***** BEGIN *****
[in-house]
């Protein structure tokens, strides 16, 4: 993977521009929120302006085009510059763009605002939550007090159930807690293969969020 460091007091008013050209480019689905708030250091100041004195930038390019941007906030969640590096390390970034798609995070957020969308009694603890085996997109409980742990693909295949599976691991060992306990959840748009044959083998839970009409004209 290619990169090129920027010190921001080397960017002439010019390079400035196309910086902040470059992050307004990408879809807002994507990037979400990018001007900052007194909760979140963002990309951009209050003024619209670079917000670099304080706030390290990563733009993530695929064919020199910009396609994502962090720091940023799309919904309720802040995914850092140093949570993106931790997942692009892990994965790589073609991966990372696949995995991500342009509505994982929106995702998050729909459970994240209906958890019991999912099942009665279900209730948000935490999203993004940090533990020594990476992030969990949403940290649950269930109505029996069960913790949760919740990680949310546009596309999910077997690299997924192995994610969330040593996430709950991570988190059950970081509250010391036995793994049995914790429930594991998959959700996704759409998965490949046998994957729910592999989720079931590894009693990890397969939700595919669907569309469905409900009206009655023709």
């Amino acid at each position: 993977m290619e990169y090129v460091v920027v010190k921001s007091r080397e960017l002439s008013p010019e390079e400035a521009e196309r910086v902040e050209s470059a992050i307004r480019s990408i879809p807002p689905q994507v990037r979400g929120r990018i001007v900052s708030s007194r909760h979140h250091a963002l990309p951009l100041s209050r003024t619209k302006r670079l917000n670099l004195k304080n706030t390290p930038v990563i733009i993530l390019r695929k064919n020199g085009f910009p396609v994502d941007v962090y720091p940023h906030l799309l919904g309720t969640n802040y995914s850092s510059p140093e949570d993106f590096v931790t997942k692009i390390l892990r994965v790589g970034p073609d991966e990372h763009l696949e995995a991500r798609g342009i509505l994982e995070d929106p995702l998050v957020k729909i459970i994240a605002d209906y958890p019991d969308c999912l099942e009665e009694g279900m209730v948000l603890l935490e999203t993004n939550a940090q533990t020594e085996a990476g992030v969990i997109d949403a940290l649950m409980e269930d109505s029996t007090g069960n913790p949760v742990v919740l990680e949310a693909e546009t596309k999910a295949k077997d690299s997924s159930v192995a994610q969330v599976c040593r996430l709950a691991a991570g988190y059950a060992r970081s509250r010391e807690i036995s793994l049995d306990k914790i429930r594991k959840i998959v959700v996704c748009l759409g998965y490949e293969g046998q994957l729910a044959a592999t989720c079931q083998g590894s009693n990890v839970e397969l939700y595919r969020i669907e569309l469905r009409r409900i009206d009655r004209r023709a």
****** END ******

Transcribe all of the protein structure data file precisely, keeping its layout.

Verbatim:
[in-house]
């Protein structure tokens, strides 16, 4: 993977521009929120302006085009510059763009605002939550007090159930807690293969969020 460091007091008013050209480019689905708030250091100041004195930038390019941007906030969640590096390390970034798609995070957020969308009694603890085996997109409980742990693909295949599976691991060992306990959840748009044959083998839970009409004209 290619990169090129920027010190921001080397960017002439010019390079400035196309910086902040470059992050307004990408879809807002994507990037979400990018001007900052007194909760979140963002990309951009209050003024619209670079917000670099304080706030390290990563733009993530695929064919020199910009396609994502962090720091940023799309919904309720802040995914850092140093949570993106931790997942692009892990994965790589073609991966990372696949995995991500342009509505994982929106995702998050729909459970994240209906958890019991999912099942009665279900209730948000935490999203993004940090533990020594990476992030969990949403940290649950269930109505029996069960913790949760919740990680949310546009596309999910077997690299997924192995994610969330040593996430709950991570988190059950970081509250010391036995793994049995914790429930594991998959959700996704759409998965490949046998994957729910592999989720079931590894009693990890397969939700595919669907569309469905409900009206009655023709």
């Amino acid at each position: 993977m290619e990169y090129v460091v920027v010190k921001s007091r080397e960017l002439s008013p010019e390079e400035a521009e196309r910086v902040e050209s470059a992050i307004r480019s990408i879809p807002p689905q994507v990037r979400g929120r990018i001007v900052s708030s007194r909760h979140h250091a963002l990309p951009l100041s209050r003024t619209k302006r670079l917000n670099l004195k304080n706030t390290p930038v990563i733009i993530l390019r695929k064919n020199g085009f910009p396609v994502d941007v962090y720091p940023h906030l799309l919904g309720t969640n802040y995914s850092s510059p140093e949570d993106f590096v931790t997942k692009i390390l892990r994965v790589g970034p073609d991966e990372h763009l696949e995995a991500r798609g342009i509505l994982e995070d929106p995702l998050v957020k729909i459970i994240a605002d209906y958890p019991d969308c999912l099942e009665e009694g279900m209730v948000l603890l935490e999203t993004n939550a940090q533990t020594e085996a990476g992030v969990i997109d949403a940290l649950m409980e269930d109505s029996t007090g069960n913790p949760v742990v919740l990680e949310a693909e546009t596309k999910a295949k077997d690299s997924s159930v192995a994610q969330v599976c040593r996430l709950a691991a991570g988190y059950a060992r970081s509250r010391e807690i036995s793994l049995d306990k914790i429930r594991k959840i998959v959700v996704c748009l759409g998965y490949e293969g046998q994957l729910a044959a592999t989720c079931q083998g590894s009693n990890v839970e397969l939700y595919r969020i669907e569309l469905r009409r409900i009206d009655r004209r023709a």